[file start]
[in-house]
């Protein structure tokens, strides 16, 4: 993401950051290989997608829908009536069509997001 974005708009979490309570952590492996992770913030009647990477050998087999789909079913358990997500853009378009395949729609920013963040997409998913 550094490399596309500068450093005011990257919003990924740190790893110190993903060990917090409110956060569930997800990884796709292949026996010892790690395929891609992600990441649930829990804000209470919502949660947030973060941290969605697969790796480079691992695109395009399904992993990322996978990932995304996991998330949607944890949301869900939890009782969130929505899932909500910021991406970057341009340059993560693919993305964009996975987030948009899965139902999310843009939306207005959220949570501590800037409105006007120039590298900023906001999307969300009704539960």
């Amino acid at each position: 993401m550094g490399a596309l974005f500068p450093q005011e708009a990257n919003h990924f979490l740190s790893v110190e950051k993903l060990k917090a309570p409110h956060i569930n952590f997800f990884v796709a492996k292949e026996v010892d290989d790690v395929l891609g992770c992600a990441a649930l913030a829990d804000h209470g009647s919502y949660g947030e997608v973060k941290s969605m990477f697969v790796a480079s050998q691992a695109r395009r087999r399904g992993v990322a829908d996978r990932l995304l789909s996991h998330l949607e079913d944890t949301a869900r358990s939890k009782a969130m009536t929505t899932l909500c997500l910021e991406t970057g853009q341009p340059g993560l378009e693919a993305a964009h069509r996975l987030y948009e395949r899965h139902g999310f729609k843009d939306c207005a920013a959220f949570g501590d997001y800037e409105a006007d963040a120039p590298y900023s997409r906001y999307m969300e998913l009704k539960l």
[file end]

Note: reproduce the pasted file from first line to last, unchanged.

[in-house]
């Protein structure tokens, strides 16, 4: 993401950051290989997608829908009536069509997001 974005708009979490309570952590492996992770913030009647990477050998087999789909079913358990997500853009378009395949729609920013963040997409998913 550094490399596309500068450093005011990257919003990924740190790893110190993903060990917090409110956060569930997800990884796709292949026996010892790690395929891609992600990441649930829990804000209470919502949660947030973060941290969605697969790796480079691992695109395009399904992993990322996978990932995304996991998330949607944890949301869900939890009782969130929505899932909500910021991406970057341009340059993560693919993305964009996975987030948009899965139902999310843009939306207005959220949570501590800037409105006007120039590298900023906001999307969300009704539960």
């Amino acid at each position: 993401m550094g490399a596309l974005f500068p450093q005011e708009a990257n919003h990924f979490l740190s790893v110190e950051k993903l060990k917090a309570p409110h956060i569930n952590f997800f990884v796709a492996k292949e026996v010892d290989d790690v395929l891609g992770c992600a990441a649930l913030a829990d804000h209470g009647s919502y949660g947030e997608v973060k941290s969605m990477f697969v790796a480079s050998q691992a695109r395009r087999r399904g992993v990322a829908d996978r990932l995304l789909s996991h998330l949607e079913d944890t949301a869900r358990s939890k009782a969130m009536t929505t899932l909500c997500l910021e991406t970057g853009q341009p340059g993560l378009e693919a993305a964009h069509r996975l987030y948009e395949r899965h139902g999310f729609k843009d939306c207005a920013a959220f949570g501590d997001y800037e409105a006007d963040a120039p590298y900023s997409r906001y999307m969300e998913l009704k539960l």